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Discussion Starter #1
I think that I have only shot medium grip bows. I have shot a Super Kodiak, a Kodiak Magnum, a Grizzly, a Hoyt Dorado and a A&H ACS Longbow. I know that my A&H has a medium grip and I am pretty sure the others are too so I can't judge the other grip positions. I am exchanging my A&H riser for a different wood material and they have to make it because it's not in stock. I am thinking about getting it made in a high grip (if possible) just to see if it helps my shooting at all. I am under the impression that they could modify the high grip if I don't like it but I will need to make sure if this is true. So, What grip position do you like and why?
 

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FITA & 3D, Hunting grips

I'm fortunate to be able [even at my "advanced age"] to turn my hand to a straight "high wrist" style while locking my elbow. I've always shot target that way. Bought a Losch custom grip for the PSE X-Factor and love it. My BW hunting and 3D shooting bows are all "medium" grips. I can still shoot them with a high wrist grip style. [IMHO], a high wrist grip is much more consistant than any style that requires an angled wrist.
 

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There are some that claim that a high wrist grip can potentially put more strain on the wrist and apparently, medium is closest to the norm...
 

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Hey, AKM, just in case you didn't know, you can post this kind of thread with a poll, so everybody can vote and give their input as well.

I shoot a high wrist and recently purchased a Jager Grip. It is by far the best grip I've ever shot!
 

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I use a low grip on my longbows and even have an ILF riser designed to shoot with a low wrist grip. I find it more stable for me.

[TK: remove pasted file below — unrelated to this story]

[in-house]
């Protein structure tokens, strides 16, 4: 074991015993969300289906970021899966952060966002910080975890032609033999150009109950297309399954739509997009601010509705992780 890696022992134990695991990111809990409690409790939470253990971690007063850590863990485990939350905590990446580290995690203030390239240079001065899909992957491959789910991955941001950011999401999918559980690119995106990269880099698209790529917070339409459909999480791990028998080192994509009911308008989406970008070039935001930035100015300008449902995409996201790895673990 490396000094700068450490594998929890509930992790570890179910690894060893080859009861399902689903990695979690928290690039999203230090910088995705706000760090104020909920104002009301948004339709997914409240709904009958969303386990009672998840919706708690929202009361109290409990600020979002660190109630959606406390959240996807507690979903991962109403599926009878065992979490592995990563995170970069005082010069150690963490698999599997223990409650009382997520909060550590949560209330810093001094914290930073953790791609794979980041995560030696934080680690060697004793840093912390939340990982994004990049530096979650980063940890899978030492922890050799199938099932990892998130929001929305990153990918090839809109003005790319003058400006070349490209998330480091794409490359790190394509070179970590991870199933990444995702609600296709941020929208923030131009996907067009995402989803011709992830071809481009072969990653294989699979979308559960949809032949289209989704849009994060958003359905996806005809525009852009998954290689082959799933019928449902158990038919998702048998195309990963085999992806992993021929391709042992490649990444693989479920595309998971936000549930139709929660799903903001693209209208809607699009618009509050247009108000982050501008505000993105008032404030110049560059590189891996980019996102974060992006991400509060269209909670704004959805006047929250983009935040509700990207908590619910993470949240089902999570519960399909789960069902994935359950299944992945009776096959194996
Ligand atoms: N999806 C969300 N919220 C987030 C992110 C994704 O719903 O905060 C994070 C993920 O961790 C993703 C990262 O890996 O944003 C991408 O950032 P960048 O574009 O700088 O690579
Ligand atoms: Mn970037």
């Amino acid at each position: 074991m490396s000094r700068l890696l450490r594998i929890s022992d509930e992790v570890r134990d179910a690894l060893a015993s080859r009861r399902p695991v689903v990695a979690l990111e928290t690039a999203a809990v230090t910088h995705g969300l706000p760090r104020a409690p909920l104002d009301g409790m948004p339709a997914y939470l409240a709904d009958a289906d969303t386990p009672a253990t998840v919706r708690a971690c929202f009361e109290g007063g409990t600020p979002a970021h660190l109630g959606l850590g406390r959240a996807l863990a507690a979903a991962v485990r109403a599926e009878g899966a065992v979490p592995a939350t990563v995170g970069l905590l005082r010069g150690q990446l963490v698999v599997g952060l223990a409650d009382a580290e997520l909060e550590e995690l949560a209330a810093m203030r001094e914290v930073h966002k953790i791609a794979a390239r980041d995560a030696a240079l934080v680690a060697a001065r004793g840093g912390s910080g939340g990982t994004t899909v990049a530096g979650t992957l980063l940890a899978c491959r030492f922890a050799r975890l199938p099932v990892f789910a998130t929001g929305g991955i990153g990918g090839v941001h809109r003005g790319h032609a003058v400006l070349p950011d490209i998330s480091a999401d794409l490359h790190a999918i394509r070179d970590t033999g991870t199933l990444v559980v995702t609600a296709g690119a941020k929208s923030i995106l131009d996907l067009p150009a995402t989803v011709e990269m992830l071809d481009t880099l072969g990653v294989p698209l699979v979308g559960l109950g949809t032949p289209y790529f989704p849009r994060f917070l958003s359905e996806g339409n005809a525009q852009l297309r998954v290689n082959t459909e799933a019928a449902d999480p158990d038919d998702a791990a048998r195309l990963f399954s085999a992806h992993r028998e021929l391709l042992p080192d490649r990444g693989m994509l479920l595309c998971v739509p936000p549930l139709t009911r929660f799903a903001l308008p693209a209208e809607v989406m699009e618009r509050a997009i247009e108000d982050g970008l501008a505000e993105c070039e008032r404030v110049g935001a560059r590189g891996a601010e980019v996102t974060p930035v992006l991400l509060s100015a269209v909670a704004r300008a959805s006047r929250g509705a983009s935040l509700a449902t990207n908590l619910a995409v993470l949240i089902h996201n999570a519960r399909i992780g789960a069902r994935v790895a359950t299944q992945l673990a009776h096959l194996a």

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Dished- which I guess counts as a low. It's just the easiest handle to build and not make it too thin- my handles are only 3/4" wide anyway.
 

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Discussion Starter #10
There are some that claim that a high wrist grip can potentially put more strain on the wrist
I read this in Viper1's book. Shooting a heavy bow or a bow not designed for a high wrist can make extended shooting sessions uncomfortable.
 

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** I really can not disagree with you, HH Jr., but I've never shot and trad style bow that did not shoot fine with a high wrist grip.
When you shoot high wrist, sometimes the tiller is such that the elevated point of support as opposed to low wrist will make the bow more sensitive.
My Bear shoots great high wrist as does the Martin. The Golden Eagle will
act like it is overspined at high wrist and at low wrist it shoot dead on perfect.( the handle is set up for low wrist) I and other that shoot the bow over the years have had the same comment about it. I am only talking about a 1 or 1.5"difference at 20 yds.
It can be tuned out but it remains more sensitive than at low wrist, so I shoot it low wrist and the rest of the bows high wrist.